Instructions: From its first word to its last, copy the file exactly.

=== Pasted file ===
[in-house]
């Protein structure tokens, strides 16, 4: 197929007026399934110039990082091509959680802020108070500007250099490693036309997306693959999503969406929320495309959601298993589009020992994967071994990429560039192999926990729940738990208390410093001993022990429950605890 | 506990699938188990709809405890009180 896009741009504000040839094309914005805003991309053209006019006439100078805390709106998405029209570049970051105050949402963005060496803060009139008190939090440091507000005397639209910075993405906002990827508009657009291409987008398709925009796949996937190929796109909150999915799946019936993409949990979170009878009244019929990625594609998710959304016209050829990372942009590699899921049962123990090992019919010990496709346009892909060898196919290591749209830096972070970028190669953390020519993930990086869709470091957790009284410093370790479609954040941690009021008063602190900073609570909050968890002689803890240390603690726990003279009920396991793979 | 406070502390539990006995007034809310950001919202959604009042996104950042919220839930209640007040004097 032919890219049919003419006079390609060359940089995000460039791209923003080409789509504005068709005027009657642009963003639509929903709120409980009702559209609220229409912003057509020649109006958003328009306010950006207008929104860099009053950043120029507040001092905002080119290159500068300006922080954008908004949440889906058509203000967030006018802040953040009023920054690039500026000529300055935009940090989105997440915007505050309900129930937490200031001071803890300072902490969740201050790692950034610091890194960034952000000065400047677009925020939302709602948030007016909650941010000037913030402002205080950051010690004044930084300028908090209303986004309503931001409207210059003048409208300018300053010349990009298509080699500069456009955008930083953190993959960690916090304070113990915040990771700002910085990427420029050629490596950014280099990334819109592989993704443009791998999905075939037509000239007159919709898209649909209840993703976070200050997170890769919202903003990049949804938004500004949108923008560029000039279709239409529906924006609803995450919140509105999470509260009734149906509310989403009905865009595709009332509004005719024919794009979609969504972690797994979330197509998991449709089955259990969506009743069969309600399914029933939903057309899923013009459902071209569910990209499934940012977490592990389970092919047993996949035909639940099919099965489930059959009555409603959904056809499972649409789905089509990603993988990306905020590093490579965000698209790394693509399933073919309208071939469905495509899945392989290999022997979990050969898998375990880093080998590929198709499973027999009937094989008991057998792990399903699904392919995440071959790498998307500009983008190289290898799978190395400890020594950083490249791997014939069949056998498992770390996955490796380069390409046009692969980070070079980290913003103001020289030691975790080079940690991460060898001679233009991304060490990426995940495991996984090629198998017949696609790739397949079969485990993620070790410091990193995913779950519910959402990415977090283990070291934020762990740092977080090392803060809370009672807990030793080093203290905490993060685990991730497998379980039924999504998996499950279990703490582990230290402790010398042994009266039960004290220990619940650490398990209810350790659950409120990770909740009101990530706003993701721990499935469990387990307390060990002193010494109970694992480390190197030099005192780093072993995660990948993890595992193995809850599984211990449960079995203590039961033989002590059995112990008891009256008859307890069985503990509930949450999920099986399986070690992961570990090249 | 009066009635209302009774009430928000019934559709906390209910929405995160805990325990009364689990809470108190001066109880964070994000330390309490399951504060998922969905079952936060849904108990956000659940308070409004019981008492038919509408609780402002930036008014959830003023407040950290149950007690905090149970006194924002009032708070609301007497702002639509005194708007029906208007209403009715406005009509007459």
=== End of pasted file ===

[in-house]
């Protein structure tokens, strides 16, 4: 197929007026399934110039990082091509959680802020108070500007250099490693036309997306693959999503969406929320495309959601298993589009020992994967071994990429560039192999926990729940738990208390410093001993022990429950605890 | 506990699938188990709809405890009180 896009741009504000040839094309914005805003991309053209006019006439100078805390709106998405029209570049970051105050949402963005060496803060009139008190939090440091507000005397639209910075993405906002990827508009657009291409987008398709925009796949996937190929796109909150999915799946019936993409949990979170009878009244019929990625594609998710959304016209050829990372942009590699899921049962123990090992019919010990496709346009892909060898196919290591749209830096972070970028190669953390020519993930990086869709470091957790009284410093370790479609954040941690009021008063602190900073609570909050968890002689803890240390603690726990003279009920396991793979 | 406070502390539990006995007034809310950001919202959604009042996104950042919220839930209640007040004097 032919890219049919003419006079390609060359940089995000460039791209923003080409789509504005068709005027009657642009963003639509929903709120409980009702559209609220229409912003057509020649109006958003328009306010950006207008929104860099009053950043120029507040001092905002080119290159500068300006922080954008908004949440889906058509203000967030006018802040953040009023920054690039500026000529300055935009940090989105997440915007505050309900129930937490200031001071803890300072902490969740201050790692950034610091890194960034952000000065400047677009925020939302709602948030007016909650941010000037913030402002205080950051010690004044930084300028908090209303986004309503931001409207210059003048409208300018300053010349990009298509080699500069456009955008930083953190993959960690916090304070113990915040990771700002910085990427420029050629490596950014280099990334819109592989993704443009791998999905075939037509000239007159919709898209649909209840993703976070200050997170890769919202903003990049949804938004500004949108923008560029000039279709239409529906924006609803995450919140509105999470509260009734149906509310989403009905865009595709009332509004005719024919794009979609969504972690797994979330197509998991449709089955259990969506009743069969309600399914029933939903057309899923013009459902071209569910990209499934940012977490592990389970092919047993996949035909639940099919099965489930059959009555409603959904056809499972649409789905089509990603993988990306905020590093490579965000698209790394693509399933073919309208071939469905495509899945392989290999022997979990050969898998375990880093080998590929198709499973027999009937094989008991057998792990399903699904392919995440071959790498998307500009983008190289290898799978190395400890020594950083490249791997014939069949056998498992770390996955490796380069390409046009692969980070070079980290913003103001020289030691975790080079940690991460060898001679233009991304060490990426995940495991996984090629198998017949696609790739397949079969485990993620070790410091990193995913779950519910959402990415977090283990070291934020762990740092977080090392803060809370009672807990030793080093203290905490993060685990991730497998379980039924999504998996499950279990703490582990230290402790010398042994009266039960004290220990619940650490398990209810350790659950409120990770909740009101990530706003993701721990499935469990387990307390060990002193010494109970694992480390190197030099005192780093072993995660990948993890595992193995809850599984211990449960079995203590039961033989002590059995112990008891009256008859307890069985503990509930949450999920099986399986070690992961570990090249 | 009066009635209302009774009430928000019934559709906390209910929405995160805990325990009364689990809470108190001066109880964070994000330390309490399951504060998922969905079952936060849904108990956000659940308070409004019981008492038919509408609780402002930036008014959830003023407040950290149950007690905090149970006194924002009032708070609301007497702002639509005194708007029906208007209403009715406005009509007459």